war crimes in Ukraine

The Tribunal for Putin (T4P) global initiative was set up in response to the all-out war launched by Russia against Ukraine in February 2022.

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Crimean children trained to want to fight for Russia and forget they’re Ukrainian

Halya Coynash
Even physical exercise is on a war footing in Russian-occupied Crimea, with children training to be ‘young soldiers’ like their grandfathers or grandfathers and mass efforts at indoctrination

Even physical exercise is on a war footing in Russian-occupied Crimea, with children training to be ‘young soldiers’ like their grandfathers or grandfathers.  While some of the events are specifically linked to the ‘victory fever’ around Victory Day on 9 May, most are representative of the disturbing militarization of childhood that Russia has imposed on Crimea. 

Yevhen Leshan, from the Centre for Investigative Journalism, writes that the events around ‘Victory Day’ for schools and kindergartens become more absolute and idiotic each year.  This is linked with the system of military education which is a major and worrying component of Russia’s primary and secondary education.

Human rights groups and journalists have long warned that the situation in occupied Crimea is especially serious, and not only because Russia’s imposition of conscription and attempts to glorify military service on illegally occupied territory are in breach of international law.  Moscow clearly has a second agenda when it comes to Crimea, with this being to destroy Ukrainian identity and indoctrinate children into believing Russia’s lies about Crimea having always been a part of Russia.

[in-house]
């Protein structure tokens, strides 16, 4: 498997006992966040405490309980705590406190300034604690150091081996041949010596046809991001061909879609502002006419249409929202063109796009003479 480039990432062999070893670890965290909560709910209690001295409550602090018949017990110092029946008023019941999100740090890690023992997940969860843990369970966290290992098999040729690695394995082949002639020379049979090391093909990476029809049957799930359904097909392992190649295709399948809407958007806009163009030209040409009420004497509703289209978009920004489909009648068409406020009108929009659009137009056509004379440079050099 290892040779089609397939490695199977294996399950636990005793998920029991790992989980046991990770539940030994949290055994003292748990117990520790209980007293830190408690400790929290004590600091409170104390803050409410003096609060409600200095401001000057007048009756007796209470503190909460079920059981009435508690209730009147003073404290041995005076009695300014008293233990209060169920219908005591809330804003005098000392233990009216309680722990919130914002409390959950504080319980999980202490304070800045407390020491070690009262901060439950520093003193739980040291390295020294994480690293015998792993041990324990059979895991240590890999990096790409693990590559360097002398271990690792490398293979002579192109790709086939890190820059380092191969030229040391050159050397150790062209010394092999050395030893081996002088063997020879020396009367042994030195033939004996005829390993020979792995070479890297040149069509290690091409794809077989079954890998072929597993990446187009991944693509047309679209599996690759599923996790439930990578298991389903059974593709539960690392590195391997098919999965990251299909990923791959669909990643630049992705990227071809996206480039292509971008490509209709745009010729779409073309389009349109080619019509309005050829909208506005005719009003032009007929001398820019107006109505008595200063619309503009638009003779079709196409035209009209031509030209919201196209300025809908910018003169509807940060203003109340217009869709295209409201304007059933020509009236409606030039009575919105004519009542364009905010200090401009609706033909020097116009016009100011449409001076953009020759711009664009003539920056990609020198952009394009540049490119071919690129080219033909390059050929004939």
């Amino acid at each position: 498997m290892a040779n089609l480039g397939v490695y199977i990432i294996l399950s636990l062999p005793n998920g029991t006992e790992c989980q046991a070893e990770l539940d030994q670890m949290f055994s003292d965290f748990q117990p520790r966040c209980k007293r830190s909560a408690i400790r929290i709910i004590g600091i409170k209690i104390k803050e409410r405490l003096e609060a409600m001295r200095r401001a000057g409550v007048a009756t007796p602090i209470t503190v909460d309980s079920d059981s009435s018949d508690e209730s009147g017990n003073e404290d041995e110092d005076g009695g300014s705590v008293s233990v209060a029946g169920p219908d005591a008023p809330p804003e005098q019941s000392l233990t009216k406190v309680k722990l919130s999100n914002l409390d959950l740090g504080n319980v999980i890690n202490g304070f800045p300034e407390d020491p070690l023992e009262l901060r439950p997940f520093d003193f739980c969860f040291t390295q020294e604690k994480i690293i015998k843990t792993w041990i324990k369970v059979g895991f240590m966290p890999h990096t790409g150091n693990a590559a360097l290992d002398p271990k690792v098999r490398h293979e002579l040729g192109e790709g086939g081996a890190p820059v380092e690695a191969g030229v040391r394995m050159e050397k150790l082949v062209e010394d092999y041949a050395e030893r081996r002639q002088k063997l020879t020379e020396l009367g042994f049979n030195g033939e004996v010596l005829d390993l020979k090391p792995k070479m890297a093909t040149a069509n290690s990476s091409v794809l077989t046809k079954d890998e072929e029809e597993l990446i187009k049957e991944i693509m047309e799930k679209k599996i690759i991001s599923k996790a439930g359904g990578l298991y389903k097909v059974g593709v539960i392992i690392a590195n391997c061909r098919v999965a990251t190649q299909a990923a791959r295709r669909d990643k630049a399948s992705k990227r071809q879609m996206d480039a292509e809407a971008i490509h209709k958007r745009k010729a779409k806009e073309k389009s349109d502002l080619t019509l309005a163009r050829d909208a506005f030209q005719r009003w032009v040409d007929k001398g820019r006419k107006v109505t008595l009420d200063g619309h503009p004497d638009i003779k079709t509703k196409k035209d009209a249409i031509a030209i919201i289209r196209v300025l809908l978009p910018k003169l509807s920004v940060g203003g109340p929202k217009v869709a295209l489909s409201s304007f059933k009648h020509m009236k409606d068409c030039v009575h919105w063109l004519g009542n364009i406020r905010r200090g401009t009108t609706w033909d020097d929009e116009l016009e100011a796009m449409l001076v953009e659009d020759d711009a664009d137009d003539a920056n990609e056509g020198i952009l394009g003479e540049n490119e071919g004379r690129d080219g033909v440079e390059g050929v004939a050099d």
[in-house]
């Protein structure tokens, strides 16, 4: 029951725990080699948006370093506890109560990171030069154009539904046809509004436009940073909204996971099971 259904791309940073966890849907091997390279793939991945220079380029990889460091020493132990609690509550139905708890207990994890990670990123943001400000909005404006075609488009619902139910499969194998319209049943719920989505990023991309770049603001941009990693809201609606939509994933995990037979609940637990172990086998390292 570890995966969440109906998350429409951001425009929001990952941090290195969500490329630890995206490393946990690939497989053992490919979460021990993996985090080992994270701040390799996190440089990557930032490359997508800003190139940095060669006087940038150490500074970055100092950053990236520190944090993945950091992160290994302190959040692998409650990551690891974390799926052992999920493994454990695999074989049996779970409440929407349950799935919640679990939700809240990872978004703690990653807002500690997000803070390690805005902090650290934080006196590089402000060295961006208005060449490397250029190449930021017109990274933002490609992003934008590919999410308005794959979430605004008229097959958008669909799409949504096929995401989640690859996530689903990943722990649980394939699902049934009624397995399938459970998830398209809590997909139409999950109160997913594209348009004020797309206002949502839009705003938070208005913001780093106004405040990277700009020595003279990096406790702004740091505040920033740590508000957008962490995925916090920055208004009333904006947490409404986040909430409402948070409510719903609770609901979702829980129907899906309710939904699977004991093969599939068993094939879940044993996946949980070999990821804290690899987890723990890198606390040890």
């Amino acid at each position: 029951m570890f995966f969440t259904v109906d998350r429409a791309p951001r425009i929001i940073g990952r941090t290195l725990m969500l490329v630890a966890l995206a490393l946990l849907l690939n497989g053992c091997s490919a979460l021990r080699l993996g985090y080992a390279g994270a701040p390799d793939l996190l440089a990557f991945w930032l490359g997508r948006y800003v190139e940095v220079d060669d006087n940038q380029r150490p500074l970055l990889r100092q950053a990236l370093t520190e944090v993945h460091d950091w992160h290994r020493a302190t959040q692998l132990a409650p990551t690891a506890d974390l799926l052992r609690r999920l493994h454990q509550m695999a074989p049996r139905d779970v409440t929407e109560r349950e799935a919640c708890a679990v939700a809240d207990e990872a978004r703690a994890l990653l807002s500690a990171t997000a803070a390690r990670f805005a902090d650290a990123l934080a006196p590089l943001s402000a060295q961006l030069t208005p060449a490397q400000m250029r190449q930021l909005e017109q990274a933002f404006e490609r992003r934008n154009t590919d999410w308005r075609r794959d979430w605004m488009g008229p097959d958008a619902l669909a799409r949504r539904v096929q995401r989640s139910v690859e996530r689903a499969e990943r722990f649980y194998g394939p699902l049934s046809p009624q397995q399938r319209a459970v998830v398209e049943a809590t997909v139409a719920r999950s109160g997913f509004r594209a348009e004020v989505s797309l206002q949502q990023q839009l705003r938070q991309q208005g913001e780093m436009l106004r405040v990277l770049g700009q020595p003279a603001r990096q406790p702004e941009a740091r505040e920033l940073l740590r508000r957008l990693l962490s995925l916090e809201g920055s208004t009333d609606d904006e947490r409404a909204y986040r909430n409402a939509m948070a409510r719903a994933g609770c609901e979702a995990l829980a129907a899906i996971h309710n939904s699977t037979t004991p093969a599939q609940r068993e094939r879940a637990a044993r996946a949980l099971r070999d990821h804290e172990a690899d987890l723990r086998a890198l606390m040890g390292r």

A lot of the grotesque sights from 2019 – of children in military uniform, of children’s military parades, etc. – were not seen in 2020 because of the pandemic.  This did not stop schools trying to prove their ‘patriotism’ through all kinds of militaristic activities for children, with parents often expected to carry out this ‘Russian patriotic’ education.

One Crimean kindergarten sent parents a program for each day of the week around Victory Day, with the activities all aimed at making being a soldier something exciting and heroic. A video clip is available for children to train to be ‘young soldiers’, so that they can “be strong and daring like our grandfathers and great-grandfathers”.  Physical exercises are accompanied by a rhyme in which the children chant about holding their arms up around a rifle, and then ‘bang!”. 

Parents are also instructed to explain to children about the image of a dove “as symbol of peace and kindergarten children’s happiness”.  There is one word in Russian for dove and for pigeon, which would not be the only mental confusion since a day later, the children are supposed to be told all about how the Nazis were terrified of Soviet military pigeons which were not only used to send messages, but also to destroy the enemy’s sites. 

Many of the activities are obviously only nominally linked to the theme of war because the kindergarten management or teachers saw this as required.  Exercises for fingers, for example, are given the name ‘Soldiers’ without any obvious justification, while tanks are used for what seems to be an arithmetical exercise.

This is what teachers of pre-school children came up with to ensure ‘military patriotic education’ during lock down.  It is not known what ‘quarantine’ activities have been thought up for older children, where the level of indoctrination is considerably more aggressive.